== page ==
A recent conversation with a client inspired this month’s blog. She was a bit upset that there were persons who credited Marcus Garvey for the quote, “Emancipate yourselves from mental slavery. None but ourselves can free our minds.” She was adamant that it was Bob Marley who had said those exact words. She contended that Garvey said something completely different. Truth be told, there has been a long standing debate as to who should be credited for the words. This debate has often thrusted “Garveyites” against “Marleyites”, with both sides claiming the win.

The fact is, both men expressed the thought. However, it was Marcus Garvey who had expressed the original thought. In a speech given in Nova Scotia, Sydney in 1937, Garvey said, “We are going to emancipate ourselves from mental slavery, because whilst others might free the body, none but ourselves can free the mind. Now Marley, who was born some eight (8) years after Garvey made that speech, made the thought a popular adage, through his song, Redemption Song. In the song, he said, Emancipate yourselves from mental slavery. None but ourselves can free our minds. Now, the scholars who will read this will tell you that that Marley paraphrased what Garvey said. For the rest of us, this simply means that he reworded or summarized what Garvey said. So, if credit is to be given, in my opinion, it should be that Garvey should be credited for the original thought, and Marley should be credited for popularizing it.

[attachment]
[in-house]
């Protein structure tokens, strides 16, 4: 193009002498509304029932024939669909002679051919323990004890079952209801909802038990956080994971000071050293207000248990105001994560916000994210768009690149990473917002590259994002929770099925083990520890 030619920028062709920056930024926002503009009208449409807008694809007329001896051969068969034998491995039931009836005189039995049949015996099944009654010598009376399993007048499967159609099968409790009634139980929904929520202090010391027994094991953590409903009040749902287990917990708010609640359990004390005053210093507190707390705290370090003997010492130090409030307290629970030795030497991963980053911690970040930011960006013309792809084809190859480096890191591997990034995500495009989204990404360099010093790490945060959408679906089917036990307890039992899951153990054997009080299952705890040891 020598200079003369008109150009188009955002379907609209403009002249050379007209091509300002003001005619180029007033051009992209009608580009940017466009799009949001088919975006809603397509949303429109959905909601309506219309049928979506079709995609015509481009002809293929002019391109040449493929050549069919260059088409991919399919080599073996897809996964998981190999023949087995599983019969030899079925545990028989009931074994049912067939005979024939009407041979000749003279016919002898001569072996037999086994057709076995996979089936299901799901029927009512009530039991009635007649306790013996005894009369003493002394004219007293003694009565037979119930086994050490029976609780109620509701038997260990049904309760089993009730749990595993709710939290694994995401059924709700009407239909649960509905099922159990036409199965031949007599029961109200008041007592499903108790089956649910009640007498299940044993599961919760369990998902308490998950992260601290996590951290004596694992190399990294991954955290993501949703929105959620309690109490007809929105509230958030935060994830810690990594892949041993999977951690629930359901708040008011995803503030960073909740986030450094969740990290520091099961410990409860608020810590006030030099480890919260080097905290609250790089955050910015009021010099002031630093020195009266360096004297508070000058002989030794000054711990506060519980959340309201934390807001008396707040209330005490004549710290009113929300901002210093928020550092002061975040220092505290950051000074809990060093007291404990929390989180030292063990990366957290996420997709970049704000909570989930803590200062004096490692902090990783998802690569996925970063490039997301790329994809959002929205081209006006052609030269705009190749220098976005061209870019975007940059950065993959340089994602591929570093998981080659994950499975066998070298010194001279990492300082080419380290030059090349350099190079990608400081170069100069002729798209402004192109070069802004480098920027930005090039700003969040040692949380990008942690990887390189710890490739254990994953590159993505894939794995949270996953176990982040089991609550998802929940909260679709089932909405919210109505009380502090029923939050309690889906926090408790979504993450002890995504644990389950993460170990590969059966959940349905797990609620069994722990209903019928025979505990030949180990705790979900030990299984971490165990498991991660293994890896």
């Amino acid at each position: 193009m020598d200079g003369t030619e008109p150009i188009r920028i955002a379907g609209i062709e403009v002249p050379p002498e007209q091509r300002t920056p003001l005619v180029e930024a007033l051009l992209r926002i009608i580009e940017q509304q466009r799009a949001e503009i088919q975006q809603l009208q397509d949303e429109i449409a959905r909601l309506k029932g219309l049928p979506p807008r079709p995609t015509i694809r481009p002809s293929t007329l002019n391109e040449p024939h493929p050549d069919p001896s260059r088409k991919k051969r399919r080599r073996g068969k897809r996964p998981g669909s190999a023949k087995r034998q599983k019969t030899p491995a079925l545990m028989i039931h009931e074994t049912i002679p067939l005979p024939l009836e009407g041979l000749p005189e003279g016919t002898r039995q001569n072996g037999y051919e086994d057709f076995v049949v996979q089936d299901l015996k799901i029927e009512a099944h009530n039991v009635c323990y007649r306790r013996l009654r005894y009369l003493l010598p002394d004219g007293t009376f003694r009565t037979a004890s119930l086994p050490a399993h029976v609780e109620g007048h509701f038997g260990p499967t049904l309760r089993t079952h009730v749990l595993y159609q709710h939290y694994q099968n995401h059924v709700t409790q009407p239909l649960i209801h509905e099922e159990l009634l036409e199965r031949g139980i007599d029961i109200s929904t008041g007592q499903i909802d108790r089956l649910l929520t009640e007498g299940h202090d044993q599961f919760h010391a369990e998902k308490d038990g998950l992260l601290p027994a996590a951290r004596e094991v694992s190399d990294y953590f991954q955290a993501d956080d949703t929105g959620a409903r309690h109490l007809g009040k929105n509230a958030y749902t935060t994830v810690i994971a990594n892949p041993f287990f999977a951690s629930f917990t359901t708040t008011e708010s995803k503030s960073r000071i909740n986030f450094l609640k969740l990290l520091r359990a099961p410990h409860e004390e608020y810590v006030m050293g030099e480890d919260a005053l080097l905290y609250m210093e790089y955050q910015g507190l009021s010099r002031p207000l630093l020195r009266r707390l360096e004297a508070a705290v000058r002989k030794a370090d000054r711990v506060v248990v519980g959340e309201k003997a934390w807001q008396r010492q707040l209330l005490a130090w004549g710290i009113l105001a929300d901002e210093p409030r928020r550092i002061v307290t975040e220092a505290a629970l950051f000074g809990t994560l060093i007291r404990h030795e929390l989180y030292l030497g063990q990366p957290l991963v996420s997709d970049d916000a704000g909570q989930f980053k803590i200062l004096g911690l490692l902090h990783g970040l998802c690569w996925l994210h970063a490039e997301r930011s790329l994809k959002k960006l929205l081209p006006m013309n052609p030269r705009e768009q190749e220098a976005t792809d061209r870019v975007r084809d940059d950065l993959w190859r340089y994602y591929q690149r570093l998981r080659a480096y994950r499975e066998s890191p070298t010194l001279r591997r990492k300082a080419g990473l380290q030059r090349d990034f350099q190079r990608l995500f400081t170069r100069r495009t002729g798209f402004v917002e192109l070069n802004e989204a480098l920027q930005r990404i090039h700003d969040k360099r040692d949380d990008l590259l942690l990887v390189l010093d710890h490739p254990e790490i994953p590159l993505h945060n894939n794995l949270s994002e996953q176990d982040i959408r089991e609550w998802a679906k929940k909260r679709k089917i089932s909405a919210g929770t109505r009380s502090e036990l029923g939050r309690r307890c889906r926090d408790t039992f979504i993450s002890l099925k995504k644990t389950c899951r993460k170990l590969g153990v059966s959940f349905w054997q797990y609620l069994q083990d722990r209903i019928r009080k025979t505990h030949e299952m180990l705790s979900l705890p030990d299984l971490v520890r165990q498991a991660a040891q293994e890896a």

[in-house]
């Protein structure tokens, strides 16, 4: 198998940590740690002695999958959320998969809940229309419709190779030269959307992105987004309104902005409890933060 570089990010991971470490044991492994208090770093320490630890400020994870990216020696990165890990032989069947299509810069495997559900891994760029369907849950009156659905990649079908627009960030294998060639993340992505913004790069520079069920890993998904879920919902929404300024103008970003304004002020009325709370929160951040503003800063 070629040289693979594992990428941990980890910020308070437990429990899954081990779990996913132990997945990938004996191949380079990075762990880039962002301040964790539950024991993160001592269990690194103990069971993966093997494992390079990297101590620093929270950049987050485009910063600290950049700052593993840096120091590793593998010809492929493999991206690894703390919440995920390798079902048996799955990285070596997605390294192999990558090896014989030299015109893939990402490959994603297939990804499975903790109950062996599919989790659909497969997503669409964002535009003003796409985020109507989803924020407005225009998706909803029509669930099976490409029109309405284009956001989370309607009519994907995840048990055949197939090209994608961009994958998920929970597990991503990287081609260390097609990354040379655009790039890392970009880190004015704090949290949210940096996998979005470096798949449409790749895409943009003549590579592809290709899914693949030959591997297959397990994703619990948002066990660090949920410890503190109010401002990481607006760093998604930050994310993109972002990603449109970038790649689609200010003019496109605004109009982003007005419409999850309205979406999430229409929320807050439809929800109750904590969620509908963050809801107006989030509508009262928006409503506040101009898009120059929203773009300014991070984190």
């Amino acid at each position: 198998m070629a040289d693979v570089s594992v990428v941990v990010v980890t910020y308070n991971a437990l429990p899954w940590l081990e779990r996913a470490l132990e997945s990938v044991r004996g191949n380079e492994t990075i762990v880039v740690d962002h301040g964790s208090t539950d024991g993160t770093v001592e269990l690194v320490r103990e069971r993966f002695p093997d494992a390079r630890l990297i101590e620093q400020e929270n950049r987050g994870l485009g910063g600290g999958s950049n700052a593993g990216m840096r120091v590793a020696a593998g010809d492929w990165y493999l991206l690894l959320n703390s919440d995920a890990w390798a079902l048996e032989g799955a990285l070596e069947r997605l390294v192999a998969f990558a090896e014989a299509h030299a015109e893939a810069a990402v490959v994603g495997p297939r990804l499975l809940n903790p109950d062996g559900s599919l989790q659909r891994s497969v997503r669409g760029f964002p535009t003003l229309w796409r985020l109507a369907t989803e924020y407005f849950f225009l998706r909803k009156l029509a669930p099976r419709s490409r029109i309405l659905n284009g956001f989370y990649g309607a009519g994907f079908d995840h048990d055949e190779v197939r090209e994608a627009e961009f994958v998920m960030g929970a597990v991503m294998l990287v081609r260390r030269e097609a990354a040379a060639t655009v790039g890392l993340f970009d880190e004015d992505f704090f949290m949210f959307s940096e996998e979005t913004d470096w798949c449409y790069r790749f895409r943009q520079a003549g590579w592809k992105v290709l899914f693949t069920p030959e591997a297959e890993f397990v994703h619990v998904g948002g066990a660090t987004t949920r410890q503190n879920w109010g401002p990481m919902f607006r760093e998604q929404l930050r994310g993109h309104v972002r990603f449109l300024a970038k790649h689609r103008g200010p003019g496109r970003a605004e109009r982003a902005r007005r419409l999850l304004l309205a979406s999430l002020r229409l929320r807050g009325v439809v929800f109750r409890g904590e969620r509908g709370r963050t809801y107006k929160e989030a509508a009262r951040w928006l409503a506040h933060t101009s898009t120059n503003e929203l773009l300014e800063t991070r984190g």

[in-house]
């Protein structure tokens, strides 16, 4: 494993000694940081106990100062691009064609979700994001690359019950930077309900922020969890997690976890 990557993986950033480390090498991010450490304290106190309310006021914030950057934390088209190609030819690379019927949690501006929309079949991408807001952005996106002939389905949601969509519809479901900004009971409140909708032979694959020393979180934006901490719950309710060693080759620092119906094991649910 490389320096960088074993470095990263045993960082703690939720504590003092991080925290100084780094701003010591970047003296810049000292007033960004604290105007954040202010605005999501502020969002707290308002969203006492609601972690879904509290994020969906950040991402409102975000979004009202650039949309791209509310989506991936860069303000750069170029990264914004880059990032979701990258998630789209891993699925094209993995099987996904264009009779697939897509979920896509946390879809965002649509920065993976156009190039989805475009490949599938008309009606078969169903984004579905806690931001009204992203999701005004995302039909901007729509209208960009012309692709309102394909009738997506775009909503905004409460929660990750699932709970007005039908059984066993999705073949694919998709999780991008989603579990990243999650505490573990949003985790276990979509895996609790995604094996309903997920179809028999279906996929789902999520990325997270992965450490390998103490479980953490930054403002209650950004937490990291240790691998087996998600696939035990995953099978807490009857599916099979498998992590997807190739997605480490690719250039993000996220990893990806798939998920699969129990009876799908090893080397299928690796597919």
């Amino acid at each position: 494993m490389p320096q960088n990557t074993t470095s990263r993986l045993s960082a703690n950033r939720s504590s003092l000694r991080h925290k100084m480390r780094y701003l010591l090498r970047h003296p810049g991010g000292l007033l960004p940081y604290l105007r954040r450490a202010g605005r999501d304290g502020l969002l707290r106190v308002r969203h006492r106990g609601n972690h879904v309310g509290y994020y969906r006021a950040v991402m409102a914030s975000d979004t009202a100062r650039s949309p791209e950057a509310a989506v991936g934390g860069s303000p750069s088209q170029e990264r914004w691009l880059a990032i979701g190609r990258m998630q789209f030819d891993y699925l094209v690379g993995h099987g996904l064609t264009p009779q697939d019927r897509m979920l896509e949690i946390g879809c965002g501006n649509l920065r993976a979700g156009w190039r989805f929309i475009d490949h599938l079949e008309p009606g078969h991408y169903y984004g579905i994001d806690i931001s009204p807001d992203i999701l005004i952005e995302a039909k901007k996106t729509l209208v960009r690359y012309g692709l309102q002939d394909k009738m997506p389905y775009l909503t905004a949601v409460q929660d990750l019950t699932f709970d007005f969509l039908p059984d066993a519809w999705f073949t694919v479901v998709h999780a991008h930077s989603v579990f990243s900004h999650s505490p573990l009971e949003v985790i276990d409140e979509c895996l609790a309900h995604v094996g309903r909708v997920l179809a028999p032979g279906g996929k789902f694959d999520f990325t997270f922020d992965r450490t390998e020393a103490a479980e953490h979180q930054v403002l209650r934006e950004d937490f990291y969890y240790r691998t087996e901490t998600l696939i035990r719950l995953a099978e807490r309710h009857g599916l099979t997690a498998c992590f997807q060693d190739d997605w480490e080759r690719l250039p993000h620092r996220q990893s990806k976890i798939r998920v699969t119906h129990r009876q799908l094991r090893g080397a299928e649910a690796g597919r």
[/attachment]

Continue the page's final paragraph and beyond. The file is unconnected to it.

Marley was influenced by Garvey. He himself, in an interview with Gil Noble, said that Garvey was his greatest influence. So it is no surprise that he would convey Garvey’s philosophies and opinions through his songs. Therefore, time spent on debating who should be credited for this popular quote would be better spent looking at why these two visionaries felt the need to express such a thought. It is evident that both men saw that members of the Black race were being self-debilitating. They were being hampered by society’s ideals and status quo, thereby hindering their development and progress in life. So, Garvey and Marley were simply saying that Black people should free themselves from the things that bind them, mentally. Whether it is depression, racism, financial issues, inferiority complexes, relationship struggles, job dissatisfaction, etc, we should let it go. When things like those weigh on our minds, it prevents us from having breakthrough ideas which could help us develop ourselves, individually, and as a race.

So, let’s take up the charge given by these two great philosophers. Let us free our minds from whatever bondage they have been held captive by.    

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